Q: So you got the payback for Austria and Germany?
"In a kind of way we did, but Michael had taken the lead anyway, and he'd made a good start. But we lost Rubens."

Q: But doesn't the fact that a fifth of the race was run under the safety car suggest that it was a marginal decision?
"I guess you could run half the race under the safety car. There's nothing to say how much of the race can be run that way. I guess when the decision was made to bring the safety car out, not all the facts were apparent. I don't know if Charlie (Whiting) would have made a different decision if he'd known how long the car was going to be out. What he saw was a lot of cars in the gravel that looked like they could be cleared away in two or three laps. But unfortunately there were other circumstances."

Q: What have you learned from your simulations of Indianapolis - is set-up going to be a massive compromise?
"It's a little bit twisty, and I don't know how sensitive the infield is going to be to downforce. But yes, this is the longest straight we have in F1, or effectively the longest straight, because the banking is flat out. So it's going to be interesting finding the compromise, because it will be a compromise circuit - a bit like Hockenheim, where you can't run any wing through the stadium, and you do the best job you can with no wing. I suspect that it's going to be what it's like."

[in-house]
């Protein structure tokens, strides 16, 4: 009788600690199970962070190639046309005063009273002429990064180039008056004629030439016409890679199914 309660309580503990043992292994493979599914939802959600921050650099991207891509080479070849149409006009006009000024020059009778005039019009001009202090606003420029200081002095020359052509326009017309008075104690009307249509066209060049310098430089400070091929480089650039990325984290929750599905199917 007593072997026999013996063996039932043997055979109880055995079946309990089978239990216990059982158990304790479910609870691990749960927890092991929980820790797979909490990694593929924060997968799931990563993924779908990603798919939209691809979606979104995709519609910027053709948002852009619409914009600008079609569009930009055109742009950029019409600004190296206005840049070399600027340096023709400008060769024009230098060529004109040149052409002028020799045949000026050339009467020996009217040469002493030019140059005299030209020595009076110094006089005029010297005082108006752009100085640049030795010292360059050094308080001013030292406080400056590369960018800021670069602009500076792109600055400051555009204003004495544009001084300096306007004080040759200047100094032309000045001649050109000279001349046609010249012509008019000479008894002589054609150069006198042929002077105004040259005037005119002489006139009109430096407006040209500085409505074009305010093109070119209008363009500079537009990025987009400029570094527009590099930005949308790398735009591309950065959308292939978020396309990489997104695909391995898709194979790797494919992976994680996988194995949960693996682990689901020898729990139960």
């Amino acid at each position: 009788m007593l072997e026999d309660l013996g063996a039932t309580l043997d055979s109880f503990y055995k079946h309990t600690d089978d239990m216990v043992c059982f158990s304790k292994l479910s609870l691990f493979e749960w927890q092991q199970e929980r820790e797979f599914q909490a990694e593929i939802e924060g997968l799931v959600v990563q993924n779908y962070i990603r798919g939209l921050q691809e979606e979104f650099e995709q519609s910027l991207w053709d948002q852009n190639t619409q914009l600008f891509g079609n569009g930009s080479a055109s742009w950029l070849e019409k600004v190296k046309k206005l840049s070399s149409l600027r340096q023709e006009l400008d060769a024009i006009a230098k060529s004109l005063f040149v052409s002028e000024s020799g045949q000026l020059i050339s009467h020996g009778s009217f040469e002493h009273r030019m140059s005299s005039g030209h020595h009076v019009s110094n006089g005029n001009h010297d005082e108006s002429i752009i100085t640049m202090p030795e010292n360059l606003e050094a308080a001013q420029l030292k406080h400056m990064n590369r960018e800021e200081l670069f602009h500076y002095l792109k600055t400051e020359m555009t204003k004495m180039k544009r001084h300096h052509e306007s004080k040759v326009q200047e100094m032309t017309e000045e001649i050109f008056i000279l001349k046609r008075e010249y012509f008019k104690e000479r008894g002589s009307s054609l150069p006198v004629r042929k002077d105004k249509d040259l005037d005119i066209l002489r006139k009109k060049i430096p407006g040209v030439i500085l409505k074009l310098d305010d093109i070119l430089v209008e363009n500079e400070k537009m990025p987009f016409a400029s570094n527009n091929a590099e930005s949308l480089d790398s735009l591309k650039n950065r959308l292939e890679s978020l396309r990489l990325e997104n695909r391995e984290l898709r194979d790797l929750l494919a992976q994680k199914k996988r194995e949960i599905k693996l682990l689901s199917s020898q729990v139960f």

Q: Do you think it's going to be much harder to adjust to than a typical new circuit, like Malaysia last year? It's got such special characteristics that everyone will be learning on Friday and Saturday.
"It will be different. The banking is going to throw up a different challenge. We've done as much as we can to anticipate what's going to happen on the banking, but you never truly know. Like every other team we've spoken to people in Indy and Indy Lights who we know, to ask what they do, so that's an interesting area."

Q: Are tyres going to be an issue?
"Honestly I don't know. I don't know what the tarmac's like, but it's going to be quite warm there by the looks of things."

Q: But in terms of the forces they undergo round the banked corner?
"Yes, that could be an issue. I think Bridgestone are very nervous about that, and I think they're going to be very cautious with the tyre pressures to make sure that we don't have any problems."

Q: Any worries about certain components coming under loads that we don't normally see?
"Not really. From a car point of view the loads will be no higher than we see in other circumstances. The problem with the tyre is that it's under high load for a very long period - on the banking there's going to be four or five seconds of stress on the tyres. On the chassis it doesn't matter how long the loads are applied, because there's nothing to fatigue or stress so much. But of course with the tyre under heavy load for 4-5 seconds, you can have problems. But I think Bridgestone have done their homework."